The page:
Buddha thumbnail 1
Buddha thumbnail 2
+4
images
Image of Gallery in South Kensington
On display at V&A South Kensington
Buddhism, Room 47f, The Robert H. N. Ho Family Foundation Galleries of Buddhist Art

Buddha

Figure of Buddha
550-577 (made)
Artist/Maker
Place Of Origin

The simple clothing worn by this Buddha echoes the modest robes worn by the historical Buddha when he reached enlightenment after an intense period of meditation. Behind the figure is an ornate halo or aureole, decorated with flowers and an inner ring of lotus petals. The symmetrical composition of the sculpture intensifies the calmness reflected in the Buddha's face. Traces of red, black and green pigment on the head hint at the brightly coloured surface of the figure in earlier times.


object details
Categories
Object Type
Materials and Techniques
Limestone, with traces of gesso, paint and gilding
Brief Description
Seated Buddha, limestone, with traces of gesso, paint and gilding, North China, possibly 550-577 (Northern Qi dynasty).
Physical Description
Seated Buddha carved in dark grey limestone with traces of red and green pigment. The Buddha has a serene face, closed mouth, and a flat back. His thumbs have broken off. He has a large halo decorated with flora and an inner ring of lotus petals. The folds of the Buddha's robes are inlaid into the stone. He is sitting on a rectangular slab, integral to the sculpture. The Buddha has one hand raised in a gesture of fearlessness (abhaya mudra) and one palm open in a gesture of gift giving (verada mudra).
Dimensions
  • Height: 119cm
  • Width: 58cm
  • Depth: 30cm
  • Weight: 290kg
Style
Production typeUnique
Gallery Label
  • Seated Buddha 550–77 Probably Northern Qi dynasty Xiangtangshan, Hebei, China Limestone with traces of gesso, paint and gilding The Buddha’s halo is formed of concentric bands of stylised lotus petals and powerful floral scroll, separated by rings. This halo design, together with the distinctive drapery that extends over the pedestal, suggests that the figure comes from a cave-temple complex at Xiangtangshan, south of Beijing. Traces of pigment on the head show that it was originally brightly coloured. Purchased with help from The Art Fund and private donors Museum no. A.4-1924(1/4/2009)
  • Buddha Shakyamuni AD 550–577 Northern Qi dynasty This Buddha has an ornate halo decorated with flowers and an inner ring of lotus petals. Traces of paint show that the figure was once brightly coloured. The style of the decoration and drapery suggests that the figure probably came from the cave temple complex at Xiangtangshan in northern China. These features, together with the delicately carved, rounded face, show a masterful Chinese interpretation of the Indian Gupta dynasty style. Possibly from Xiangtangshan, Hebei Province, North China Limestone with traces of gesso, paint and gilding Purchased with help from the Art Fund and private donors Museum no. A.4-1924 北齐 描金加彩石佛坐像 (原置河北响堂山)(03/08/2015)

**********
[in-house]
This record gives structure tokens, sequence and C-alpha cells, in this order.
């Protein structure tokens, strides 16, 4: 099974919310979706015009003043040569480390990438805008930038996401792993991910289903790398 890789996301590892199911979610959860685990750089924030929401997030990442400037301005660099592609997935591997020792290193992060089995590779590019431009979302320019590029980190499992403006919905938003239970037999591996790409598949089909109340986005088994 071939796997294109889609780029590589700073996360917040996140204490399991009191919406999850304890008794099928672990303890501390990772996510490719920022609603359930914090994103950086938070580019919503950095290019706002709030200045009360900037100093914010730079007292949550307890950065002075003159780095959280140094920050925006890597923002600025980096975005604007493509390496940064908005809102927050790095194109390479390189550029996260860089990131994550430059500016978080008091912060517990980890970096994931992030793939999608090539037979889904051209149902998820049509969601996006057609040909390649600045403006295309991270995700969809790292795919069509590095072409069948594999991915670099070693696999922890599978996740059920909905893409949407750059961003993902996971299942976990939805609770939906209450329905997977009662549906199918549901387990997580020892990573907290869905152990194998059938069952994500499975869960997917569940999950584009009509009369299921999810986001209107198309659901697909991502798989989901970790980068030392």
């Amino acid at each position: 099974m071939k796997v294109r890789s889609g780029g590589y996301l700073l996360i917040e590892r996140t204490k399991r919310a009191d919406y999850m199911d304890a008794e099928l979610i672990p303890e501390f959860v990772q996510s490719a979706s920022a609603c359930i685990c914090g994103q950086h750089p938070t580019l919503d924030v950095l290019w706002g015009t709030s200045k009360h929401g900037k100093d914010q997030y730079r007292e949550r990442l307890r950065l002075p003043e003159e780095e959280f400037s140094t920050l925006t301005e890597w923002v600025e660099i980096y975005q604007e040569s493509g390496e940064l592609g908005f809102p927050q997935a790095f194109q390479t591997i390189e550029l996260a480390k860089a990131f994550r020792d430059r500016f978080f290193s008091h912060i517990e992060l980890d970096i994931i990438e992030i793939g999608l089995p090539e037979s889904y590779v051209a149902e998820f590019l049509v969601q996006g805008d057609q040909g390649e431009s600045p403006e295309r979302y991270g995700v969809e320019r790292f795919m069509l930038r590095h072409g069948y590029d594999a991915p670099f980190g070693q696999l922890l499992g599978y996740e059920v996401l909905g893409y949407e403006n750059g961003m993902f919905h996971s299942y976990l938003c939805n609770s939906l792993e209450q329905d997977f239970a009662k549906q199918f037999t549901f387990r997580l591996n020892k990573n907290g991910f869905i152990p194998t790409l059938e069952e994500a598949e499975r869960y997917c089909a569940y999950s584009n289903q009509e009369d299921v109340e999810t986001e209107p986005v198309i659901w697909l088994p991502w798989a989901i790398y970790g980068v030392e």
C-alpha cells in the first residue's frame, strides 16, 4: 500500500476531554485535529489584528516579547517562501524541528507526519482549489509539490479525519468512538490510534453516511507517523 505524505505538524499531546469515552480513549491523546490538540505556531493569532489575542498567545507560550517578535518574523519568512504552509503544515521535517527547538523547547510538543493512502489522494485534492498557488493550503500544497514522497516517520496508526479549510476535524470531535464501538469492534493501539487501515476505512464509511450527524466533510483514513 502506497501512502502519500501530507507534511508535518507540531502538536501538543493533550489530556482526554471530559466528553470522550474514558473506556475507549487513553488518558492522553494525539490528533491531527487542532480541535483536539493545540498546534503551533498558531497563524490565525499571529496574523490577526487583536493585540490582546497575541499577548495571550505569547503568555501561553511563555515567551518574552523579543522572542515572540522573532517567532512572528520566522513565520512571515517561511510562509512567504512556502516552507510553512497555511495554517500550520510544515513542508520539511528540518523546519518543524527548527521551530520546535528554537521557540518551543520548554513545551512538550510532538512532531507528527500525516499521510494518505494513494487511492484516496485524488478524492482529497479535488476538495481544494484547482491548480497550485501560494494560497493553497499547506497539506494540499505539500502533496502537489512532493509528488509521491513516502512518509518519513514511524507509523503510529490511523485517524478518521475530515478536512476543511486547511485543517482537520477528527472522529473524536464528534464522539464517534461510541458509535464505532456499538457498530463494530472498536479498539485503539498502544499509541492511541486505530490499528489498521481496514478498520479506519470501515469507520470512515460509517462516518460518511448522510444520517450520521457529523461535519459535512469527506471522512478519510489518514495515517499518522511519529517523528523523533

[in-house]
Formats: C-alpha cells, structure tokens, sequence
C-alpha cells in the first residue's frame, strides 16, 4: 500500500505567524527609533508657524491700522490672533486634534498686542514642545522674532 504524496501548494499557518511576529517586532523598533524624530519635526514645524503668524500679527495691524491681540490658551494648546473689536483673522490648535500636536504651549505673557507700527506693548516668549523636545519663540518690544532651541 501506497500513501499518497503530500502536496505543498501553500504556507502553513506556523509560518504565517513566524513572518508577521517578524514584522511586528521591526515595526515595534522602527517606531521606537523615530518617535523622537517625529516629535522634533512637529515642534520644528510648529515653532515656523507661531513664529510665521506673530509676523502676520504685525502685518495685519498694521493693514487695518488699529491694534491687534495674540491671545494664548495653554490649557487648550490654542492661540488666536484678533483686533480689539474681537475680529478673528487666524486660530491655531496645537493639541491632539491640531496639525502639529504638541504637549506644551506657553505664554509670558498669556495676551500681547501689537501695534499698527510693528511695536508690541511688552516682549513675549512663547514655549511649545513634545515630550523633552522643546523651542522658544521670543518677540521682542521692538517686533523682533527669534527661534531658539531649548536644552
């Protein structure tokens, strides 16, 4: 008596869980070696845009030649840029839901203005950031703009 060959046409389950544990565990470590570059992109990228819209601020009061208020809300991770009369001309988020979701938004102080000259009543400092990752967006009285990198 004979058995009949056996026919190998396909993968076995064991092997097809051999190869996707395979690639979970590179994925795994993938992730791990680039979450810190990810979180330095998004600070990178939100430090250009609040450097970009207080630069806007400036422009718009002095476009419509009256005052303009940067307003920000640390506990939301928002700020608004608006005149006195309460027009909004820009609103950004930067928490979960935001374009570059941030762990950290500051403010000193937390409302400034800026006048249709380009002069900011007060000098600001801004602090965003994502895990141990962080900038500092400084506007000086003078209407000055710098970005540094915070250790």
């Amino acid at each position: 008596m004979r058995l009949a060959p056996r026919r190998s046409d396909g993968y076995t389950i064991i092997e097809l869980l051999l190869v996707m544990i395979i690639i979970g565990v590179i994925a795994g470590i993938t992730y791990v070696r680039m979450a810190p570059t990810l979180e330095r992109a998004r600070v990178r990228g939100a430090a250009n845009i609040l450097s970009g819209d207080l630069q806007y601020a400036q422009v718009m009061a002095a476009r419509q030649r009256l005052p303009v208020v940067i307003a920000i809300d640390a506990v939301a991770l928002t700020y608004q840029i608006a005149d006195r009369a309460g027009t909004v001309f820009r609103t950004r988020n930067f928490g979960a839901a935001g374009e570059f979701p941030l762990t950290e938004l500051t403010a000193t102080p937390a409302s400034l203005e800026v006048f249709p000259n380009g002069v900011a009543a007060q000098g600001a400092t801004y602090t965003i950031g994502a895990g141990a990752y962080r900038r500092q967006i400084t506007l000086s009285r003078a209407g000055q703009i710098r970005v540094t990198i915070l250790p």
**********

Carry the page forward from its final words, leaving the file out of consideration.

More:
Credit line
Purchased with help from Art Fund and private donors
Object history
This figure has traces of paint, gesso and gilt. Most sculpture in ancient China is coloured, and it is said that, although much of the techniques have not been handed down, 30 per cent of the work on a sculpture was devoted to carving, and 70 per cent to painting.



This object is included in the Xiangtangshan project, an international initiative based at the University of Chicago (2006) which aims to build up a digital reconstruction of this Northern Qi cave complex. See http://xts.uchicago.edu/introduction/ However, it is not certain that this object did once form part of these caves. Some argue that it is a later piece.
Production
Katherine Tsiang Mino of the University of Chicago (2007) has expressed the view that this object is of Northern Qi date (550-577 AD) and that its original site was North Xiangtangshan, North Cave.



Others have assigned a later date, but Dr Mino's research into the Xiangtangshan caves was followed when describing the sculpture for the Ho Family Foundation Gallery, 2009.
Subjects depicted
Summary
The simple clothing worn by this Buddha echoes the modest robes worn by the historical Buddha when he reached enlightenment after an intense period of meditation. Behind the figure is an ornate halo or aureole, decorated with flowers and an inner ring of lotus petals. The symmetrical composition of the sculpture intensifies the calmness reflected in the Buddha's face. Traces of red, black and green pigment on the head hint at the brightly coloured surface of the figure in earlier times.
Bibliographic References
  • Ashton, 'A Chinese statue in the V&A Museum' Burlington Magazine, XLV, 1924, p.72 Siren, O. 'Chinese Sculpture from the Fifth to the Fourteenth Century', 1925, # 285 Clarke, John: Arts of Asia, vol. 45, no. 5, September - October 2015, "The Buddha image in Asia: Phase One of the Robert H. N.Ho Family Foundation Galleries of Buddhist Art", p.115, pl. 4.
  • O. Siren, Chinese Sculpture (7 Vols), 1925, p.77; Plate 285.
  • Orientations; vol. 40. no. 4; May 2009; The Robert H.N. Ho Family Foundation Gallery, Victoria & Albert Museum. Lukas Nickel; Faith and Beauty. Chinese Buddhist Sculpture in the Victoria and Albert Museum, p. 52
  • Orientations; vol. 40. no. 4; May 2009; The Robert H.N. Ho Family Foundation Gallery, Victoria & Albert Museum. Lukas Nickel; Faith and Beauty. Chinese Buddhist Sculpture in the Victoria and Albert Museum, p. 52
Collection
Accession Number
A.4-1924

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record createdDecember 18, 2006
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